Let us consider that we have here the Bohemian theater. How can we understand the theater if we don't know the Bohemian language? It is impossible to know the virtues of our theater if we have no school where we can learn the Bohemian language. How can we expect the boys and girls to frequent the Bohemian theater when we neglect to implant love for the mother language in the delicate hearts of our children?

    3

    The theater is a temple of knowledge, where each race learns to recognize itself. How can we learn about things that our race has accomplished without knowing the Bohemian language? Now that the public school vacations have begun, the society Calliope opened a school in the headquarters of the Bohemian-American Sokol. The school rooms at the headquarters of this organization would qualify better for any other purpose than for the school. It is too bad but it seems that the serious obligations of the enterprise are too great for such a new society, especially when we consider that it is one of the poorest societies, financially, in Chicago. This school, in spite of its handicaps, should be morally supported by parents who have high patriotic feelings. They should send their children to it. At present there are forty-one pupils of both sexes in active attendance.

    Miss Klara Rottova accepted the duties of teaching, which she is performing with sacrifice and magnanimity, overcoming innumerable obstacles and fulfilling her obligations to the satisfaction of the school committee of the society and of the parents.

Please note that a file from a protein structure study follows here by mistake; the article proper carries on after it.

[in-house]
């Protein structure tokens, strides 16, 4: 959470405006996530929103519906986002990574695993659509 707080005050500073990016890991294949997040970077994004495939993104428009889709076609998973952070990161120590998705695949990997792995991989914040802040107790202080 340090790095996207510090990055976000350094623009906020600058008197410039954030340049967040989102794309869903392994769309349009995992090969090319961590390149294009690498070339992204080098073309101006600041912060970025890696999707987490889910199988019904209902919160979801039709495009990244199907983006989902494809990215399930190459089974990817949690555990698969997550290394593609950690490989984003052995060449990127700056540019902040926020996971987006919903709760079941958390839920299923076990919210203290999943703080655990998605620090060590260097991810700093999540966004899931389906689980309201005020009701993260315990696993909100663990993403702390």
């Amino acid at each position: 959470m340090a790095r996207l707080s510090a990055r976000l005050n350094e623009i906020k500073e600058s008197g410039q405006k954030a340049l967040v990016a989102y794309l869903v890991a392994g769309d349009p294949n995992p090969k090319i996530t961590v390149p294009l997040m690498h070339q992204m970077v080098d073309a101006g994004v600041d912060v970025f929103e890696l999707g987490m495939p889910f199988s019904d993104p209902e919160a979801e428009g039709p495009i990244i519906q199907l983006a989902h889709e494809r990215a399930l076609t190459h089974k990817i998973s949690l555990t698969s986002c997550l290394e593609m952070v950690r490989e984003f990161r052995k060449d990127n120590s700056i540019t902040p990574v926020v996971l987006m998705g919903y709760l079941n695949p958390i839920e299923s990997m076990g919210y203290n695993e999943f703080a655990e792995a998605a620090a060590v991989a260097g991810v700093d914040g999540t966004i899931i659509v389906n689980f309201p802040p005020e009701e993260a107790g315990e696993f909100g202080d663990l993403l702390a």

4

    Now we are appealing to all patriotic clubs and societies to act jointly and to remove all obstacles in the great problem of maintaining the Bohemian schools, and the future of the Bohemian population in Chicago. In unity there is life, in division there is death.

    "Now we are able to keep up a Bohemian school in the 8th ward." With these words the Bohemian school started, being supported by the Ladies' Educational Club Calliope. Why ...

    Bohemian
    II B 2 f, II B 1 c 1, II A 3 d 1, II D 1, III C, III A
  • Svornost -- September 24, 1883
    Hamlet on the Bohemian Stage.

    Yesterday the society, Jednota presented "Hamlet". The main character was played by one of the best amateurs, Josef Kerner, who bade us farewell. This explains the extremely large attendance. - The Bohemians have proved that they understand how to honor an amateur, who always has offered his services with extreme zeal and unselfishness, and always responded, when he was summoned for a public appearance.

    Not long ago we expressed a decision on the serious responsibility of featuring Shakespeare on the amateur stage, and we have decided not to write any criticism of similar enterprises. But to our surprise the play of last night was exceptionally excellent. It was a quiet glorification of our most diligent worker of the stage and, at the same time , the farewell to him.

    That Mr. Kerner had studied, especially, the part of "Hamlet" was easily seen from his interpretation and only yesterday, we understood what a big portrayer of dramatic character will be lost to our Bohemian amateur theater.

    2

    It is too bad, so much the worse, as we never will have an amateur who would sacrifice so much. Mr. Kerner's interpretation of any character was absolutely conscientious. - He was, so to say, a white raven, a blessed exception. - We are very sorry to be losing such an authority. The audience expressed its satisfaction by loud applause, and Mr. Kerner was much applauded after each appearance on the stage, but that was all.

    Anyhow, the world is ungrateful. For so many sacrifices, for such faithful work for our people, not a little wreath, not a green leaf, was presented to our beloved amateur as a proof of the gratitude and appreciation of our community.

    The Bohemians are not sensitive, they have good will, but must be animated by someone.

    In another city, where there is, maybe, one half of the numbers of Chicago's Bohemians, such an occasion would not pass so coldheartedly.

    3